“It feels good. It’s been a long time since I’ve won a live tournament,” laughed Conrad. To be accurate, it has been four years since his last recorded win, but Conrad has been playing online a lot during that time as well. “I started a stable during Covid. I wanna keep working and studying and helping people with poker. And keep playing online. I’m 37 and I realized that traveling week-to-week is something I don’t wanna do.” 

When asked what is most important to him when comparing cashes and trophies, Conrad responded: “Money and family. Family is always going to be first and obviously the more money you make you get to spoil and indulge your family.” The poker pro has amassed more than $1.3 million in career earnings, and this is now his 10th career tournament win. 

Event #2: Eric SuttonAfter a long battle across four days, Eric Sutton took down Event #2: $400 No-Limit Hold’em for $106,722, a World Series of Poker Circuit ring and a seat into the Tournament of Champions. This is Sutton’s first tournament win, biggest cash and this score doubles his overall tournament earnings.

“Man, it’s overwhelming. It’s been a long day,” said Sutton. He was down to four big blinds early on in the day and went on to spin it up to get himself to the final table, and ultimately won the whole thing.

Sutton has had many close calls but has never won a tournament outright before, let alone a WSOP Circuit ring. “Finally getting done. I’ve got five or six final tables and I could just never win the big one,” said Sutton with much relief in his voice.

Event #3: Benjamin StoneAfter 12 hours of play, Benjamin Stone came back from a huge deficit heads up against two-time World Series of Poker Circuit champion Daniel Pearlman. Stone won Event #5: $400 No-Limit Hold’em for $34,723, his first ring and a seat into the Tournament of Champions.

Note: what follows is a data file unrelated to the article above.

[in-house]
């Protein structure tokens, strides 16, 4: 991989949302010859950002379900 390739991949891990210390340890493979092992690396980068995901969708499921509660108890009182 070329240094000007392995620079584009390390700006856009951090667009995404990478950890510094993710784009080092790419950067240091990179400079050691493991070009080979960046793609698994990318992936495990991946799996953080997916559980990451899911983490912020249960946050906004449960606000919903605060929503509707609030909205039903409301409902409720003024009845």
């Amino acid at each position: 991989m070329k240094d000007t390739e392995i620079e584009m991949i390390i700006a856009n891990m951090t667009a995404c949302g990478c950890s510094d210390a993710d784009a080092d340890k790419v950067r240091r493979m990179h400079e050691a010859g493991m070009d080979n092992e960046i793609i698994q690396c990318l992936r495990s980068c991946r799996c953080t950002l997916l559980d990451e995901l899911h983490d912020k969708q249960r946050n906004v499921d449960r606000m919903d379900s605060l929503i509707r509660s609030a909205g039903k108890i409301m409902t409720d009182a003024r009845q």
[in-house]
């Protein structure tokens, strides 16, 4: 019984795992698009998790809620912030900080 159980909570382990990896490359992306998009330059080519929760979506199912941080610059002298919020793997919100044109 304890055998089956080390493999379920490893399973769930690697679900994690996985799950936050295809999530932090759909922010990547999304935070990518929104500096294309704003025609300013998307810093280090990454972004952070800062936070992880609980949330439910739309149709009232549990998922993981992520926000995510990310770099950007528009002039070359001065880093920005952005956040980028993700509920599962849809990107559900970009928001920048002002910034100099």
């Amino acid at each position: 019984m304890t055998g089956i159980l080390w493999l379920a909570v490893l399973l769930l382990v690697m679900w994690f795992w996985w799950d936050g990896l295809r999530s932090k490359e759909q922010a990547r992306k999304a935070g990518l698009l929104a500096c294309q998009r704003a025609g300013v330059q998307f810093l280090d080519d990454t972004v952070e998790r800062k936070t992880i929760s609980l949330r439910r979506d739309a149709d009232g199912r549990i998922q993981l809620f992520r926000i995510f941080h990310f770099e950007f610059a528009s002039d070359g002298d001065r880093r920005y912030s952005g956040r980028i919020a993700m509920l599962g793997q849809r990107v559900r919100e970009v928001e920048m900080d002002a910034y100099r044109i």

Stone only began playing live poker in February at Harrah’s Cherokee, and mostly played online and home games before that. “I didn’t think it could happen but tough playin’ and a little bit of run good always helps,” smiled Stone. “I played it (poker) at a young age and grew to love it.” This was his first ever tournament cash and turned out to be his first win at the same time. “I used to watch WSOP on TV, and those were bracelets, and this is a ring, but it means just as much to me. I pictured myself doing the same thing and here I am. It’s amazing,” said a proud Stone. 

Event #5: Tyler Barnes - After two days of poker, poker professional Tyler Barnes won Event #5: $600 No-Limit Hold’em for $39,051, a gold World Series of Poker Circuit ring and a seat into the Tournament of Champions. Barnes only recently began playing tournaments, but switched over to poker after his tech company went under during the pandemic.

“I read about the FedEx CEO who turned $4,000 into $20,000 at blackjack so I said screw it, I’m gonna try the same thing,” laughed Barnes. When asked how he gets better at the game, Barnes credit some training sites and the company he keeps. “I just have friends that help me out, just guys who are better than me at poker.”

Barnes’ future goals include more poker and more tournaments. “Maybe win another one (ring), and I want a bracelet. I’ll be happy when the legends know my name.”

Event #6: Todd Rosenthal - After a long day of poker, Todd Rosenthal is victorious in Event #6: $400 No-Limit Hold'em six-max for $42,937, a gold World Series of Poker Circuit ring and a seat into the Tournament of Champions. “It feels fantastic,” smiled Rosenthal. “I play just for fun, but this is absolutely freaking awesome!”